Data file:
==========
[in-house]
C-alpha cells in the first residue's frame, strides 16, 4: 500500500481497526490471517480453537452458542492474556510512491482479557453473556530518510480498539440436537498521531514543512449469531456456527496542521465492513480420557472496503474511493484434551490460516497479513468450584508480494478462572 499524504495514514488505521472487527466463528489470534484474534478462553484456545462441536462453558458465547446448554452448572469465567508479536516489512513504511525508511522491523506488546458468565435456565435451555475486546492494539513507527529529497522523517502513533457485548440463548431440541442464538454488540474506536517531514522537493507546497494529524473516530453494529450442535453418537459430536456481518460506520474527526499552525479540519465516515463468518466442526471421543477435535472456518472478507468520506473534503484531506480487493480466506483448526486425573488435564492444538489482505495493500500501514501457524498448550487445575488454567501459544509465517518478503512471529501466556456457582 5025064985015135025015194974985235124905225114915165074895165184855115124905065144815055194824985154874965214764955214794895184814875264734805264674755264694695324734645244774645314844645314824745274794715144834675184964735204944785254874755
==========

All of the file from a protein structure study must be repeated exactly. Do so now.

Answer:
[in-house]
C-alpha cells in the first residue's frame, strides 16, 4: 500500500481497526490471517480453537452458542492474556510512491482479557453473556530518510480498539440436537498521531514543512449469531456456527496542521465492513480420557472496503474511493484434551490460516497479513468450584508480494478462572 499524504495514514488505521472487527466463528489470534484474534478462553484456545462441536462453558458465547446448554452448572469465567508479536516489512513504511525508511522491523506488546458468565435456565435451555475486546492494539513507527529529497522523517502513533457485548440463548431440541442464538454488540474506536517531514522537493507546497494529524473516530453494529450442535453418537459430536456481518460506520474527526499552525479540519465516515463468518466442526471421543477435535472456518472478507468520506473534503484531506480487493480466506483448526486425573488435564492444538489482505495493500500501514501457524498448550487445575488454567501459544509465517518478503512471529501466556456457582 5025064985015135025015194974985235124905225114915165074895165184855115124905065144815055194824985154874965214764955214794895184814875264734805264674755264694695324734645244774645314844645314824745274794715144834675184964735204944785254874755